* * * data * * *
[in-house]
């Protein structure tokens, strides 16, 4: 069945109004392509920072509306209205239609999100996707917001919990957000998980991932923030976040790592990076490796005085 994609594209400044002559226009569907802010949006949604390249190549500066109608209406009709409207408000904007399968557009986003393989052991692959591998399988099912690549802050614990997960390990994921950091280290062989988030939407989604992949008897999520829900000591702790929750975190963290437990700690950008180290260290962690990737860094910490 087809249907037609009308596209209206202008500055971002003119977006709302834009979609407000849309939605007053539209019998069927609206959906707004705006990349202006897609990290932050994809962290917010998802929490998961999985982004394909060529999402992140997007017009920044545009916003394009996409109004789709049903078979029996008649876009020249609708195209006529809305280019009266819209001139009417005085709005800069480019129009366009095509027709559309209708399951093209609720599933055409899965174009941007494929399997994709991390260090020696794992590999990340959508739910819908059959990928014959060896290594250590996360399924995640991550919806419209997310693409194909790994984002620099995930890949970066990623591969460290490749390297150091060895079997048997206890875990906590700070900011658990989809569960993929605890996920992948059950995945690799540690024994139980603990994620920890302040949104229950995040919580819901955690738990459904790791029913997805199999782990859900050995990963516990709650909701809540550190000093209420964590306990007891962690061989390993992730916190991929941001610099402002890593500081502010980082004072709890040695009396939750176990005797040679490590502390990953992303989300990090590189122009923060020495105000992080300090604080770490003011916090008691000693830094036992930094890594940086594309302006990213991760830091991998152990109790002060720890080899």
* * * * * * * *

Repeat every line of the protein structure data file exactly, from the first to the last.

[in-house]
């Protein structure tokens, strides 16, 4: 069945109004392509920072509306209205239609999100996707917001919990957000998980991932923030976040790592990076490796005085 994609594209400044002559226009569907802010949006949604390249190549500066109608209406009709409207408000904007399968557009986003393989052991692959591998399988099912690549802050614990997960390990994921950091280290062989988030939407989604992949008897999520829900000591702790929750975190963290437990700690950008180290260290962690990737860094910490 087809249907037609009308596209209206202008500055971002003119977006709302834009979609407000849309939605007053539209019998069927609206959906707004705006990349202006897609990290932050994809962290917010998802929490998961999985982004394909060529999402992140997007017009920044545009916003394009996409109004789709049903078979029996008649876009020249609708195209006529809305280019009266819209001139009417005085709005800069480019129009366009095509027709559309209708399951093209609720599933055409899965174009941007494929399997994709991390260090020696794992590999990340959508739910819908059959990928014959060896290594250590996360399924995640991550919806419209997310693409194909790994984002620099995930890949970066990623591969460290490749390297150091060895079997048997206890875990906590700070900011658990989809569960993929605890996920992948059950995945690799540690024994139980603990994620920890302040949104229950995040919580819901955690738990459904790791029913997805199999782990859900050995990963516990709650909701809540550190000093209420964590306990007891962690061989390993992730916190991929941001610099402002890593500081502010980082004072709890040695009396939750176990005797040679490590502390990953992303989300990090590189122009923060020495105000992080300090604080770490003011916090008691000693830094036992930094890594940086594309302006990213991760830091991998152990109790002060720890080899």